As documented in the book Duluth: An Illustrated History: “The opening of the Duluth canal proved to have a beneficial effect which its promoters had not anticipated. Currents flowing through the channel carried away a considerable amount of rotting timber and mucky islets which had infested the harbor. In fact, one of Duluth’s original townsites — Fremont — was thus swept out into Lake Superior and lost forever.”
The Zenith City Press website confirms the account: new currents swept several floating bogs in the harbor out to sea. The largest of these islands was 1,200 feet long and 400 feet wide — larger than the largest lake vessel — and it contained the township of Fremont. It began where Rice’s Point is today, and on May 10, 1873, it passed through the canal to the open sea.
I must correct the error, often propagated, that Fremont broke up that night in rough water. The truth is, Fremont is still out there, population 299, comprised of 20 families that each own a business. I know because I have been to Fremont. I have hiked its marshes and shopped its cute, bustling downtown. I have fished off its docks. I have traded stories, dreams, and fears with Fremonters around beach campfires.
Many people have. Lake Superior is dotted with cities that Fremont has visited. I highly recommend, next time Fremont is visible on the horizon, try to get there. The Fremont music scene is a delight. And of course anyone who loves lake culture and the outdoors probably already knows about it.
I am not on heroin, I’m expressing freedom from love and sex. I’m celibate as a monk from here on out. Retire my jersey, I’m out of the game. You can leave your hat on — and all the rest of it too. Quoth the bard, “Love stinks.” If you ever wonder if I want to get in your pants: I don’t.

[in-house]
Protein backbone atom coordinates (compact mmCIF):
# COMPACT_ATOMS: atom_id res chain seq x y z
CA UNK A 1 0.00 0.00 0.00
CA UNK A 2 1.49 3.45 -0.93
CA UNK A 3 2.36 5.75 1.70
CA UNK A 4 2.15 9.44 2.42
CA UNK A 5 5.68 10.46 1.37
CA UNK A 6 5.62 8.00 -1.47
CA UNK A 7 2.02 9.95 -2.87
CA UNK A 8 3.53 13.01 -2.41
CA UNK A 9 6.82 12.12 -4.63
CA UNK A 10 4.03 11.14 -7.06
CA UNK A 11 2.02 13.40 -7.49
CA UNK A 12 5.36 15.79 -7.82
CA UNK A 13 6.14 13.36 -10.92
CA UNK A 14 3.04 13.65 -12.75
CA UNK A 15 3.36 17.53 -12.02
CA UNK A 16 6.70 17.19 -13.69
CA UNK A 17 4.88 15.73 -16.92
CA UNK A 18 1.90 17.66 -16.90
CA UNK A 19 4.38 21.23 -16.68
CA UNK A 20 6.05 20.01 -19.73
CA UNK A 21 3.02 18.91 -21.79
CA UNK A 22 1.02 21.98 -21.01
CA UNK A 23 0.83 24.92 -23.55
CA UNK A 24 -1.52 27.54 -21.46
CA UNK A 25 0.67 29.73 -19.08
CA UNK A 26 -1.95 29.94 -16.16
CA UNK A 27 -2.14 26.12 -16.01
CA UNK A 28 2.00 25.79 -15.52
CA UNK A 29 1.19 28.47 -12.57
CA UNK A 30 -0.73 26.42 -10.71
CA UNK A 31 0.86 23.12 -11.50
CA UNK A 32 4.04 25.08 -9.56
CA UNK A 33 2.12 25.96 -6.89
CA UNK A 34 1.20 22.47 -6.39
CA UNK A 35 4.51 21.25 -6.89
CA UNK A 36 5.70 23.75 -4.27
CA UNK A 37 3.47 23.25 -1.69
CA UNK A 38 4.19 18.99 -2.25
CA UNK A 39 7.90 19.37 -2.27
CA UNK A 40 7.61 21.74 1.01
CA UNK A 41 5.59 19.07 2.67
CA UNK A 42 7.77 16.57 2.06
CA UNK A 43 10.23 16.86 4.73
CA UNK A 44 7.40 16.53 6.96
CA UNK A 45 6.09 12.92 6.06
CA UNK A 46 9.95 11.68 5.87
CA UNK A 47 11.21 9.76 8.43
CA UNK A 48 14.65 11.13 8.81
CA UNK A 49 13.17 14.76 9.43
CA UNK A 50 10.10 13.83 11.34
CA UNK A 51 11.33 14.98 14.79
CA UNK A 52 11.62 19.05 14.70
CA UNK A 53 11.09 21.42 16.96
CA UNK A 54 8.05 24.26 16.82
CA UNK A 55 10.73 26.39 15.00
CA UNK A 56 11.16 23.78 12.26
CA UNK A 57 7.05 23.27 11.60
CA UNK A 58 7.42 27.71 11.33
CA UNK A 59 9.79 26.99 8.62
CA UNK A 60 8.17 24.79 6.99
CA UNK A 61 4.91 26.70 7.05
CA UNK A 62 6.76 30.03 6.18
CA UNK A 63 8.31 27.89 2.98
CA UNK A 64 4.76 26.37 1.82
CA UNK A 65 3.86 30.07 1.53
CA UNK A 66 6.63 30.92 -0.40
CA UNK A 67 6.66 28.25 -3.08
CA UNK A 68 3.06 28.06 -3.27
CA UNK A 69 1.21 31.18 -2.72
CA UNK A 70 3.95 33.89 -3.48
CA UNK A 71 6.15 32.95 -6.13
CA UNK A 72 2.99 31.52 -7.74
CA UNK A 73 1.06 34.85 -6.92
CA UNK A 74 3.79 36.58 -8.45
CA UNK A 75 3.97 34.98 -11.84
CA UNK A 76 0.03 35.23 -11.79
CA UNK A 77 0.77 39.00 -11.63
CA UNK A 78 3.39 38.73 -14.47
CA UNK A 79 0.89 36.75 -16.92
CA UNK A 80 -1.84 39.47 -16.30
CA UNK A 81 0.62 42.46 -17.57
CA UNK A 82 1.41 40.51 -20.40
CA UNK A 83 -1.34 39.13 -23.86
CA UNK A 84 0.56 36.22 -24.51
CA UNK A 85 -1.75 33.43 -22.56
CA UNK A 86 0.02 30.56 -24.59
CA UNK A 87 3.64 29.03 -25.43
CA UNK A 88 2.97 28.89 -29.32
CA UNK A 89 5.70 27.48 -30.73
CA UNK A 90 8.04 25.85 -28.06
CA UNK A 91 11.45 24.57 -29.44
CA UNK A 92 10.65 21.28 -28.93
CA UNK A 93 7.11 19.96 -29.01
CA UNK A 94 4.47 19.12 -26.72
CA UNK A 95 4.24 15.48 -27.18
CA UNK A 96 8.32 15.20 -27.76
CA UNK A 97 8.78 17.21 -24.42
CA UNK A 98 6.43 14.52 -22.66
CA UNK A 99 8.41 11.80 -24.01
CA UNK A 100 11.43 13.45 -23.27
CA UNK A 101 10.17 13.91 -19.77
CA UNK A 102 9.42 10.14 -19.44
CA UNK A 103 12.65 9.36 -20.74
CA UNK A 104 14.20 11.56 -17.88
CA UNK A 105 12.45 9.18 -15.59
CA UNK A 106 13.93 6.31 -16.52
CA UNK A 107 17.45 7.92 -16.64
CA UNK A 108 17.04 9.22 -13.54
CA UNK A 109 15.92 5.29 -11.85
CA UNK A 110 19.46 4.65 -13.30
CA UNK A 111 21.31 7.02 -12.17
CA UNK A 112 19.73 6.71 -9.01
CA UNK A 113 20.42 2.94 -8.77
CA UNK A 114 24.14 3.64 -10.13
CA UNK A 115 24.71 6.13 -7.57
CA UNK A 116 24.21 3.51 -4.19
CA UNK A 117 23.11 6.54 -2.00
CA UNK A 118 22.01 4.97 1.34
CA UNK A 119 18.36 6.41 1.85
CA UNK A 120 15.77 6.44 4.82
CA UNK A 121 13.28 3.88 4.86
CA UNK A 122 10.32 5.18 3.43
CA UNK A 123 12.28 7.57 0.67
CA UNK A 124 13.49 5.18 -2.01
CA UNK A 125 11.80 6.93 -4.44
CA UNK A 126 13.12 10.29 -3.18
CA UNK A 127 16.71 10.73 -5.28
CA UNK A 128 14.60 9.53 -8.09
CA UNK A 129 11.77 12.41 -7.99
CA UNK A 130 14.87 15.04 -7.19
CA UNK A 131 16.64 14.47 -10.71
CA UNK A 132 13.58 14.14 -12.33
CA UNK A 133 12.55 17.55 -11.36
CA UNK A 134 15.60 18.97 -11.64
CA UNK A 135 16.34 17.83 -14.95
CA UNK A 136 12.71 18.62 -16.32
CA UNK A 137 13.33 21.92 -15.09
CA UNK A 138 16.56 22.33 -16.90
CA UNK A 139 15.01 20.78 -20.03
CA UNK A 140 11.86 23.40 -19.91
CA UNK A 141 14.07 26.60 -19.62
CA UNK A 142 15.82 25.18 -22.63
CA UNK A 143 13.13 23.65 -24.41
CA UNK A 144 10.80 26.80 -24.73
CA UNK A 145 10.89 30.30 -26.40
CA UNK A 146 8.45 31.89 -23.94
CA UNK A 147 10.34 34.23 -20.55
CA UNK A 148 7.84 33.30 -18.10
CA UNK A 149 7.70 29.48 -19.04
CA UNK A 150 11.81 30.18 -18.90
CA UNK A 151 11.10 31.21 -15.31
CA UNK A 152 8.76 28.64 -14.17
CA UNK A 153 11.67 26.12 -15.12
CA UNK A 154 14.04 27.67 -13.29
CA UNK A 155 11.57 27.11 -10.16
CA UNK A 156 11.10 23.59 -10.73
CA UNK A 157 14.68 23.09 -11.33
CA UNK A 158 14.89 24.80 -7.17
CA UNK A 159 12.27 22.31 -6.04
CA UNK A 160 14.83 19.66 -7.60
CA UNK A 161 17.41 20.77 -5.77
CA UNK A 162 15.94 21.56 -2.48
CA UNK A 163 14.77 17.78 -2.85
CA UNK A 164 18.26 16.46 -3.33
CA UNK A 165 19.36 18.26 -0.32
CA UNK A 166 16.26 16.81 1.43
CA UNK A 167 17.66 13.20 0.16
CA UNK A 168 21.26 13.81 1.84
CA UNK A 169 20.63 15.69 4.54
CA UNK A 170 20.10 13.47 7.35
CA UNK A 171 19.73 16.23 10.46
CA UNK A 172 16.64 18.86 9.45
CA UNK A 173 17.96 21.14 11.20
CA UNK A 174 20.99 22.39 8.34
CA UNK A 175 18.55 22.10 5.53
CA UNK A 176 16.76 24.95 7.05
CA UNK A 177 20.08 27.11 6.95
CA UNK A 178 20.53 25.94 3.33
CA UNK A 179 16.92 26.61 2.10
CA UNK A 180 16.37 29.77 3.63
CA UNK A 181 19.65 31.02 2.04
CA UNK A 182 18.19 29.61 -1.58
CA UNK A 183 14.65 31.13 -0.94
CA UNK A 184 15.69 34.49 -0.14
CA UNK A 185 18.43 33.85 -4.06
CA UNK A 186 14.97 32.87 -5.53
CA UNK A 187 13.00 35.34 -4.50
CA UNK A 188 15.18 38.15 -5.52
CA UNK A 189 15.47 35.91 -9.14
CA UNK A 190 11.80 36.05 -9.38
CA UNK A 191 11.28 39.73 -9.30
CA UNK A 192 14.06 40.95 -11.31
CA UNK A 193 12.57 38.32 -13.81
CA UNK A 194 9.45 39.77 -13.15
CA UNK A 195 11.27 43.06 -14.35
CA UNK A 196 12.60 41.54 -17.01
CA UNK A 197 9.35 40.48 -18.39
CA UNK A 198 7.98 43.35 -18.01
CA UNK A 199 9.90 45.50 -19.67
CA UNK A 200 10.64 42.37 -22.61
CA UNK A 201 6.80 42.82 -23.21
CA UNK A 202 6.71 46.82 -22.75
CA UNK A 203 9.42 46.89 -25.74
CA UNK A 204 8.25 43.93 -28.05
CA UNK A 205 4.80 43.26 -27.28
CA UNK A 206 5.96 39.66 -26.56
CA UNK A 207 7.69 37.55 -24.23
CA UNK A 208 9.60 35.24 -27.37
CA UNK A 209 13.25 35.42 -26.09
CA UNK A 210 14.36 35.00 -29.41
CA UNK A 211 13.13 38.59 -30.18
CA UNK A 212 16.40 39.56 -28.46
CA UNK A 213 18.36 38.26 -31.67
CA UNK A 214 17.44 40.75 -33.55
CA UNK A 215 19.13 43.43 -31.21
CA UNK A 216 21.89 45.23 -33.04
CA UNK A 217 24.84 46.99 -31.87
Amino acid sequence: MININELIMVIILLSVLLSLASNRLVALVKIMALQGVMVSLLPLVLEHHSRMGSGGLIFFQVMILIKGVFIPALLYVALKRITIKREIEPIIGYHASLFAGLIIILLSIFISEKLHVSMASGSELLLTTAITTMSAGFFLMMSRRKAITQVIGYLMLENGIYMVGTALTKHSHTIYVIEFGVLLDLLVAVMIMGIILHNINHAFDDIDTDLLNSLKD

The title of this piece is an actual quote. I heard someone say it while they were having really remarkable romantic troubles. You can switch the genders up in this essay to suit your tastes. The sentiment works any which way. I am not advocating a lifestyle. This is not an aspirational document. It’s just that I’ve been thinking: I’ve approached love like the depraved addict in “Heroin.”
Love and sex have always been indistinguishable to me. I loved everyone I ever made it with, or I wanted to love them, or I tried to love them. Whatever it takes to pick up strangers and have casual sex, I never had it. My game was serial monogamy. I was good at that for many years, traipsing from relationship to relationship. But I started living like I needed a partner to make me whole. I am not a sex addict, but I behaved like a love addict. And isn’t that what addicts are supposed to do: quit?
New plan is to commission pieces on bronze or stone that can survive longer than paper, longer than digital, to really communicate with the future. The alien surveyors of 5000 AD will ask themselves, “WTH was going on in Duluth?” I’ve reached out to a few locals with the right skills; I hope to be able to show a nice series by Fall.